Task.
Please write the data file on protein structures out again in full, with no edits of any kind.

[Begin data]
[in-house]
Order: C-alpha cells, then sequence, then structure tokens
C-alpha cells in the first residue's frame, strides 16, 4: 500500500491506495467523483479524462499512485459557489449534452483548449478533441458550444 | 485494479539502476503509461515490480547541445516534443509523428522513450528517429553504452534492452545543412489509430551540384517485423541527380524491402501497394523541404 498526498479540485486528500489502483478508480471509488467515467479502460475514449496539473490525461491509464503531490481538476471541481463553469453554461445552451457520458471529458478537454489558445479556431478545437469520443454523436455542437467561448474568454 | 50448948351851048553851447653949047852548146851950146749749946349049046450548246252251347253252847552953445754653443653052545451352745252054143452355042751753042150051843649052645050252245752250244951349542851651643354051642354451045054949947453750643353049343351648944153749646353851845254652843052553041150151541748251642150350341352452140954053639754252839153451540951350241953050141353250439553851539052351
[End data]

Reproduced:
[in-house]
Order: C-alpha cells, then sequence, then structure tokens
C-alpha cells in the first residue's frame, strides 16, 4: 500500500491506495467523483479524462499512485459557489449534452483548449478533441458550444 | 485494479539502476503509461515490480547541445516534443509523428522513450528517429553504452534492452545543412489509430551540384517485423541527380524491402501497394523541404 498526498479540485486528500489502483478508480471509488467515467479502460475514449496539473490525461491509464503531490481538476471541481463553469453554461445552451457520458471529458478537454489558445479556431478545437469520443454523436455542437467561448474568454 | 50448948351851048553851447653949047852548146851950146749749946349049046450548246252251347253252847552953445754653443653052545451352745252054143452355042751753042150051843649052645050252245752250244951349542851651643354051642354451045054949947453750643353049343351648944153749646353851845254652843052553041150151541748251642150350341352452140954053639754252839153451540951350241953050141353250439553851539052351